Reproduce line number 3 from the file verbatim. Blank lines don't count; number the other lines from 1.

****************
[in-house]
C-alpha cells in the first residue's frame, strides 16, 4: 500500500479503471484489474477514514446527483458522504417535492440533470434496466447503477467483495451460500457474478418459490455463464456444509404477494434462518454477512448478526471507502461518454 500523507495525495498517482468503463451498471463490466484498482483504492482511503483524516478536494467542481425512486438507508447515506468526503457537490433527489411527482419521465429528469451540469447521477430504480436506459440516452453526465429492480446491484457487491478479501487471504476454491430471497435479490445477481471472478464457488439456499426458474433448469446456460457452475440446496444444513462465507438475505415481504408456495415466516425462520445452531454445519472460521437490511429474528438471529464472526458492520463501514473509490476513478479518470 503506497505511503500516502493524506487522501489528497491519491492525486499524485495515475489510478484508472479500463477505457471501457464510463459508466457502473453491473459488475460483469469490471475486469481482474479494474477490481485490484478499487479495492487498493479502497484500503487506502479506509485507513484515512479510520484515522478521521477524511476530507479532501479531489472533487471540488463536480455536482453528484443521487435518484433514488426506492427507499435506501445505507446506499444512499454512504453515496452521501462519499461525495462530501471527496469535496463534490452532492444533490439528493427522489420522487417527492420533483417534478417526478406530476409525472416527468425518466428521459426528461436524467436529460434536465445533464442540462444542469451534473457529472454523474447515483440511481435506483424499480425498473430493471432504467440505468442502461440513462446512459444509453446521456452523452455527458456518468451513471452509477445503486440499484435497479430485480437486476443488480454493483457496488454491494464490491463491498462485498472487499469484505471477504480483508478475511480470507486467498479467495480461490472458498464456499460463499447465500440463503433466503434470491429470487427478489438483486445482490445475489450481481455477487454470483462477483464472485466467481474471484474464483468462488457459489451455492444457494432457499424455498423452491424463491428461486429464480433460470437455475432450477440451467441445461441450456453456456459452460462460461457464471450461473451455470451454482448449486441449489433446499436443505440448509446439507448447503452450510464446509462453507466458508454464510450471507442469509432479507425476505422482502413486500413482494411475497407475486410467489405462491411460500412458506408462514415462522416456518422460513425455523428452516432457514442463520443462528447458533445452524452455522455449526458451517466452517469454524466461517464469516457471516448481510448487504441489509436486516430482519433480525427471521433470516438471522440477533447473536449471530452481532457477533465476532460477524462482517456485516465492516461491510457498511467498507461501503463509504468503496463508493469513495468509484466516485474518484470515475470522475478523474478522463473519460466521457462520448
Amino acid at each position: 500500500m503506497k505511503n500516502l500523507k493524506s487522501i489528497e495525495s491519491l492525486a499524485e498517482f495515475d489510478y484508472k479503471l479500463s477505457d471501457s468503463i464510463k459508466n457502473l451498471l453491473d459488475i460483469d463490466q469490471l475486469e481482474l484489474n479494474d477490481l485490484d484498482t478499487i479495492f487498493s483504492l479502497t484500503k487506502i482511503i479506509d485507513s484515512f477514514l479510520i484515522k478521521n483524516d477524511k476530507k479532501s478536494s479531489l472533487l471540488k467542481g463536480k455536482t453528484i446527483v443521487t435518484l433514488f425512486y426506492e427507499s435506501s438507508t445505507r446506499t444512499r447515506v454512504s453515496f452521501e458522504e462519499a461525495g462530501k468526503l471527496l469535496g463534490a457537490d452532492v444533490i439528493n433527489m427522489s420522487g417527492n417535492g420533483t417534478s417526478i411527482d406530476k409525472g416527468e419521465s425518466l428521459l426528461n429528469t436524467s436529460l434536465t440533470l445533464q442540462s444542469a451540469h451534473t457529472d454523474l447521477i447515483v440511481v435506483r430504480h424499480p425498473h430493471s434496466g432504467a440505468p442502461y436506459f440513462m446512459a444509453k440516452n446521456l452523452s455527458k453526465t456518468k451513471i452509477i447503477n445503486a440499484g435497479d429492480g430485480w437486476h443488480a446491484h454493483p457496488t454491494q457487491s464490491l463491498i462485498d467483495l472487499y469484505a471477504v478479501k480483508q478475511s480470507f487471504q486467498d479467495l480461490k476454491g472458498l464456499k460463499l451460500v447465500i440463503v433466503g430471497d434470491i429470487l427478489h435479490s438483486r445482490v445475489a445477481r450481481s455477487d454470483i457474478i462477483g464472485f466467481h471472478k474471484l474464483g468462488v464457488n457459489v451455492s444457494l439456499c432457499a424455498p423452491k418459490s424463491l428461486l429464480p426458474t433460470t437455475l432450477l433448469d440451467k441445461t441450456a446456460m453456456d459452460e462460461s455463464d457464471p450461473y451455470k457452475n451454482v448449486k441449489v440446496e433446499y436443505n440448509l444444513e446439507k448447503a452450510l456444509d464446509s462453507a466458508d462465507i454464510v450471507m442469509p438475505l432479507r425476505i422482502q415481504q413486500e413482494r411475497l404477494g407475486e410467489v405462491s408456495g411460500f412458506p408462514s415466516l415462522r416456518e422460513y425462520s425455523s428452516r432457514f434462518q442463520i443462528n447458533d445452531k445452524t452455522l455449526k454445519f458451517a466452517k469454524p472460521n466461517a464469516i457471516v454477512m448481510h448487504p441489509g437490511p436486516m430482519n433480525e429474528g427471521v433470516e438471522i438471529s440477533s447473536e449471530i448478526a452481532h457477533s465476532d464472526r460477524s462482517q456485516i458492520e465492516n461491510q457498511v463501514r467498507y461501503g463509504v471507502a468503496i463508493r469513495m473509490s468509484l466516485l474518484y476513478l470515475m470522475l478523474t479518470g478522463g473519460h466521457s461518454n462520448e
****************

Amino acid at each position: 500500500m503506497k505511503n500516502l500523507k493524506s487522501i489528497e495525495s491519491l492525486a499524485e498517482f495515475d489510478y484508472k479503471l479500463s477505457d471501457s468503463i464510463k459508466n457502473l451498471l453491473d459488475i460483469d463490466q469490471l475486469e481482474l484489474n479494474d477490481l485490484d484498482t478499487i479495492f487498493s483504492l479502497t484500503k487506502i482511503i479506509d485507513s484515512f477514514l479510520i484515522k478521521n483524516d477524511k476530507k479532501s478536494s479531489l472533487l471540488k467542481g463536480k455536482t453528484i446527483v443521487t435518484l433514488f425512486y426506492e427507499s435506501s438507508t445505507r446506499t444512499r447515506v454512504s453515496f452521501e458522504e462519499a461525495g462530501k468526503l471527496l469535496g463534490a457537490d452532492v444533490i439528493n433527489m427522489s420522487g417527492n417535492g420533483t417534478s417526478i411527482d406530476k409525472g416527468e419521465s425518466l428521459l426528461n429528469t436524467s436529460l434536465t440533470l445533464q442540462s444542469a451540469h451534473t457529472d454523474l447521477i447515483v440511481v435506483r430504480h424499480p425498473h430493471s434496466g432504467a440505468p442502461y436506459f440513462m446512459a444509453k440516452n446521456l452523452s455527458k453526465t456518468k451513471i452509477i447503477n445503486a440499484g435497479d429492480g430485480w437486476h443488480a446491484h454493483p457496488t454491494q457487491s464490491l463491498i462485498d467483495l472487499y469484505a471477504v478479501k480483508q478475511s480470507f487471504q486467498d479467495l480461490k476454491g472458498l464456499k460463499l451460500v447465500i440463503v433466503g430471497d434470491i429470487l427478489h435479490s438483486r445482490v445475489a445477481r450481481s455477487d454470483i457474478i462477483g464472485f466467481h471472478k474471484l474464483g468462488v464457488n457459489v451455492s444457494l439456499c432457499a424455498p423452491k418459490s424463491l428461486l429464480p426458474t433460470t437455475l432450477l433448469d440451467k441445461t441450456a446456460m453456456d459452460e462460461s455463464d457464471p450461473y451455470k457452475n451454482v448449486k441449489v440446496e433446499y436443505n440448509l444444513e446439507k448447503a452450510l456444509d464446509s462453507a466458508d462465507i454464510v450471507m442469509p438475505l432479507r425476505i422482502q415481504q413486500e413482494r411475497l404477494g407475486e410467489v405462491s408456495g411460500f412458506p408462514s415466516l415462522r416456518e422460513y425462520s425455523s428452516r432457514f434462518q442463520i443462528n447458533d445452531k445452524t452455522l455449526k454445519f458451517a466452517k469454524p472460521n466461517a464469516i457471516v454477512m448481510h448487504p441489509g437490511p436486516m430482519n433480525e429474528g427471521v433470516e438471522i438471529s440477533s447473536e449471530i448478526a452481532h457477533s465476532d464472526r460477524s462482517q456485516i458492520e465492516n461491510q457498511v463501514r467498507y461501503g463509504v471507502a468503496i463508493r469513495m473509490s468509484l466516485l474518484y476513478l470515475m470522475l478523474t479518470g478522463g473519460h466521457s461518454n462520448e